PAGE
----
More recent reads

Hallie O'Donovan hallieod at indigo.ie
Mon Nov 3 16:18:24 EST 2003


I recently read _The Amulet of Samarkand_, by Jonathan Stroud.  Had I 
heard of the hype before picking it up, I might not have bothered, 
but I'm glad I did.  I really enjoyed the cynical, smart-alec 
djinni's voice, and Nathaniel reminded me more than a bit of 
Christopher.  Nothing nefarious (as Widdy put it!), but the same kind 
of fairly unsympathetic boy, whose lack of emotional cop-on and 
empathy is completely understandable.  And he has the same dangerous 
attraction to charismatic males, which is clearly going to prove 
troublesome to him in the sequels!  Becca's almost finished, and 
giving it the thumbs-up too.

I still haven't got _The Thief_ back, so haven't been able to reread 
for those DWJ tributes, which is annoying.  But I forgot to mention 
that a sequel to Thief and _Queen of Attolia_ is supposedly coming 
out next year sometime.  Can't wait!

Much to my surprise, I found _Paladin of Souls_ in a bookshop today. 
(Surprise because the bigger shop which regularly has Bujolds, even 
US-published ones, hasn't had it, *and* I got a message from 
Amazon.co.uk yesterday saying that it wasn't going to to be available 
from them in the foreseeable future.)  This is a UK edition, and 
doesn't have the DWJ endorsement, which strikes me as very weird. 
But I've done the head-shaking thing over publishers enough already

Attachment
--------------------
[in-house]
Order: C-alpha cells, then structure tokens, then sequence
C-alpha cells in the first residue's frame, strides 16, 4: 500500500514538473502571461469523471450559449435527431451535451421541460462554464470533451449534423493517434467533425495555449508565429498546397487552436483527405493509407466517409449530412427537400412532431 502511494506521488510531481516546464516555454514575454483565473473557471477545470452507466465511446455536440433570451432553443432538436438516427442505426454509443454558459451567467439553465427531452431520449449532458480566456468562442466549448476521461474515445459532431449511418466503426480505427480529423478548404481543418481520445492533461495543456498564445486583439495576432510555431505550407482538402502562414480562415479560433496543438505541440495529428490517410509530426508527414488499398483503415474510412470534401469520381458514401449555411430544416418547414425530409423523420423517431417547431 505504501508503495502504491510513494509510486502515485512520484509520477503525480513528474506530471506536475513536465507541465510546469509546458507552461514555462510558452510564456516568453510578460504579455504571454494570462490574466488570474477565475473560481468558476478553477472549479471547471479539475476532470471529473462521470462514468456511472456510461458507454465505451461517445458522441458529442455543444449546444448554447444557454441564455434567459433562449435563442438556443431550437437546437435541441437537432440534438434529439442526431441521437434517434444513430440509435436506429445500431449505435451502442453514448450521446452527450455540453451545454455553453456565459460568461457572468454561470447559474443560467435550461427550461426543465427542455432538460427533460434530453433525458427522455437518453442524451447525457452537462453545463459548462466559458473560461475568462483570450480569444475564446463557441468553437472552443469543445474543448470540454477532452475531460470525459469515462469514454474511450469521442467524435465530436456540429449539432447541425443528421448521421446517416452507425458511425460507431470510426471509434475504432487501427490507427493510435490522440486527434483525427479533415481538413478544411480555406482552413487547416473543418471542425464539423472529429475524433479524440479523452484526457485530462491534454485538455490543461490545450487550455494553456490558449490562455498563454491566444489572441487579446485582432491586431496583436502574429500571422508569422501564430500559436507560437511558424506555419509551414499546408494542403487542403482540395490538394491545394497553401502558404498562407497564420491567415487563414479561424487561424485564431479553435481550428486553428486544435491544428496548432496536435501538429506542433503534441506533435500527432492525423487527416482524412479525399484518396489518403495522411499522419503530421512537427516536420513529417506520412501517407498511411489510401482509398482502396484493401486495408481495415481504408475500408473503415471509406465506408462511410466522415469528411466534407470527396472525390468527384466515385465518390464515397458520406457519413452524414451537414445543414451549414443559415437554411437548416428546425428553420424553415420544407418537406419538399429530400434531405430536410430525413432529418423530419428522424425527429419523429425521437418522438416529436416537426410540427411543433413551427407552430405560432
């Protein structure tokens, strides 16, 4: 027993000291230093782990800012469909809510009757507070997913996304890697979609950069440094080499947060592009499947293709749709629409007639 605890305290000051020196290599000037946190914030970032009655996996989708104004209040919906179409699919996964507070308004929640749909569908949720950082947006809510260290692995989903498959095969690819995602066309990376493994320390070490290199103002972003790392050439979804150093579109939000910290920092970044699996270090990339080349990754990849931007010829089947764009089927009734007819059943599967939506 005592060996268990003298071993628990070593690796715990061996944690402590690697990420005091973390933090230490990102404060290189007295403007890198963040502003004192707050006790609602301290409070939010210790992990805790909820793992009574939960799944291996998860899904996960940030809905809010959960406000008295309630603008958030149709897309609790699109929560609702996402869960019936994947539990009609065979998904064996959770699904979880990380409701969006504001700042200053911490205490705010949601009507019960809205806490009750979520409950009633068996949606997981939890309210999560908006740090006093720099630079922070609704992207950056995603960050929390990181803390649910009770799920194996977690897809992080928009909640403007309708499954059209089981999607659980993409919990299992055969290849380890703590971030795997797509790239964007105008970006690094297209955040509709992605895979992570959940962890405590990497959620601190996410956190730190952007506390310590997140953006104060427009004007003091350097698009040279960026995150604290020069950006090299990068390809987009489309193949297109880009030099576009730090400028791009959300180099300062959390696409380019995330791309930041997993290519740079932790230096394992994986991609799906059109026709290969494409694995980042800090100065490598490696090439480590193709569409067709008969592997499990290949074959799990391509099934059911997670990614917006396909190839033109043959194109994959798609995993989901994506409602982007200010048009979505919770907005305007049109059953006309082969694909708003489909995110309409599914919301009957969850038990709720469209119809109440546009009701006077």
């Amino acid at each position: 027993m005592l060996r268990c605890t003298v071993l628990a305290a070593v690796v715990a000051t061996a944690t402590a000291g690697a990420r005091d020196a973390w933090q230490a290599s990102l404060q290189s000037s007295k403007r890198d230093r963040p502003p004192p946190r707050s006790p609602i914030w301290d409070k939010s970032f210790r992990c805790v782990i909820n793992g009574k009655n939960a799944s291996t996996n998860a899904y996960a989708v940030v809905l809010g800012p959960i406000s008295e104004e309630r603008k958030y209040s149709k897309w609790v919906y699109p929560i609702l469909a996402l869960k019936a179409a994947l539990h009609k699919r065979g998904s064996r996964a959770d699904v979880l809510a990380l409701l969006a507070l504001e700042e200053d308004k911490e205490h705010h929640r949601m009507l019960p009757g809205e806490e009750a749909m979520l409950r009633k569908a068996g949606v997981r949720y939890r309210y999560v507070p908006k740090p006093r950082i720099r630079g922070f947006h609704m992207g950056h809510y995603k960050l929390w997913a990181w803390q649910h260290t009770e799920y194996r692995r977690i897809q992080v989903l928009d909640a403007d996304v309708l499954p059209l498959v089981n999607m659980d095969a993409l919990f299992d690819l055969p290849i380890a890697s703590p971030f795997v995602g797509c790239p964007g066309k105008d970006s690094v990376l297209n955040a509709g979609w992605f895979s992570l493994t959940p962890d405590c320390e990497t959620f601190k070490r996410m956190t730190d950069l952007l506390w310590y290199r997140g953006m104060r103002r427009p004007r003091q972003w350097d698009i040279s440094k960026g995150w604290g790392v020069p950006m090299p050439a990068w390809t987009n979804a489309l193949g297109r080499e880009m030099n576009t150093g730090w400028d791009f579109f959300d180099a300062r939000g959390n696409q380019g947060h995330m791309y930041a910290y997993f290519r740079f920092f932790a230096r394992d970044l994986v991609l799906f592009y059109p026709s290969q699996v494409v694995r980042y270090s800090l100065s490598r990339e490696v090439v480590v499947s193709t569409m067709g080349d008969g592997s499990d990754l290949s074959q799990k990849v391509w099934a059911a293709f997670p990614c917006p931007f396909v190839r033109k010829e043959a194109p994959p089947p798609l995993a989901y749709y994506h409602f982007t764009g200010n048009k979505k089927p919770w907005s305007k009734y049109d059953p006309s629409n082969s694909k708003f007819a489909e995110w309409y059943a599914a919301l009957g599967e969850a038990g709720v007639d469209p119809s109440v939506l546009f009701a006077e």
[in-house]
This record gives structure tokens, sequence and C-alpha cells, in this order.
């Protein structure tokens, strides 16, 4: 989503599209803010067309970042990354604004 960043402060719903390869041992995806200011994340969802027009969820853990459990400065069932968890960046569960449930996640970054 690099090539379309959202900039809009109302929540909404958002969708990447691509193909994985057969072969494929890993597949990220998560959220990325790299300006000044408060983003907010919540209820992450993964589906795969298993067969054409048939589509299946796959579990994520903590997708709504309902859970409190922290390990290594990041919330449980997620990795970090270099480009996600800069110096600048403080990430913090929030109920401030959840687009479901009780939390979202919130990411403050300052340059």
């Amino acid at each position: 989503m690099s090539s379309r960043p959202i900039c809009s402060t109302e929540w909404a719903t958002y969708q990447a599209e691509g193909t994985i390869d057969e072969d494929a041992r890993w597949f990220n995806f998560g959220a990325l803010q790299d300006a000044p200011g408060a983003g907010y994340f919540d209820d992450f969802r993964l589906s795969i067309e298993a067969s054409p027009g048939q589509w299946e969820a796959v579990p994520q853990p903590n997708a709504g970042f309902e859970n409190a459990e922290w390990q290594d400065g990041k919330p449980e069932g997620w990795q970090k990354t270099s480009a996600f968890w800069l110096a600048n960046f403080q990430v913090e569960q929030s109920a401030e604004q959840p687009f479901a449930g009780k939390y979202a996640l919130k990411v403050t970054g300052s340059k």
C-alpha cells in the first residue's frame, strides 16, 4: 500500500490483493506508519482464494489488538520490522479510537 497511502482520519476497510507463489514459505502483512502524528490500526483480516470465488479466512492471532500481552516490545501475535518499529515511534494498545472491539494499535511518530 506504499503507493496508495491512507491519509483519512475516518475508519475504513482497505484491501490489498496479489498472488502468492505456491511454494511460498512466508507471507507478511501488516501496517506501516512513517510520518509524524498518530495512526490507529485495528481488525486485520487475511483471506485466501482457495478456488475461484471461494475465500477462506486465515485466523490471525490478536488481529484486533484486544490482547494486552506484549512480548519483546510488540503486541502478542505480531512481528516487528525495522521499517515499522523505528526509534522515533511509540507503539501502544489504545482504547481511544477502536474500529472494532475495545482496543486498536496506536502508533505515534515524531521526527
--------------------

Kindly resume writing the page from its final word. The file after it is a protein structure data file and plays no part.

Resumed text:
here, so will leave it.  (Ugly, ugly cover IMO though!)

Next-to-last, nobody took me up on my offer of _Paper Mage_.   I'm 
willing to send this anywhere - and will be anyway, if nobody wants 
it here - someone on BookCrossing  is bound to want it, I'm sure.  I 
just want to see if anyone else sees the DWJ resonating ripples I saw 
in it.

Finally, I just finished _Mister Monday_, which I enjoyed, though I 
agree with all those who found the writing less appealing than that 
in some of his other books.

Minor spoiler:


S

P

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L

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S

P

A

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N

Y

W

A

Y

The thing that annoyed me was the way Arthur's 
originally-going-to-happen death was set up.  The kid had such severe 
asthma that he'd been hospitalised for it, was just out of hospital, 
was starting at what *seemed* to be a rather snooty, exclusive school 
(ok, this might just be my impression, but think of the 
neighbourhood, and the library, and so on) his mother was a 
super-important medical researcher, and nobody at the school was 
aware that he had this medical problem and needed NOT to be packed 
off on a cross-country run?

May just be my being picky, but, seems to me the 'real world' 
elements of a fantasy (if there are any) should be done realistically 
to make it all work, and DWJ always does it better than this. 
Anybody else notice this or disagree?

Hallie.

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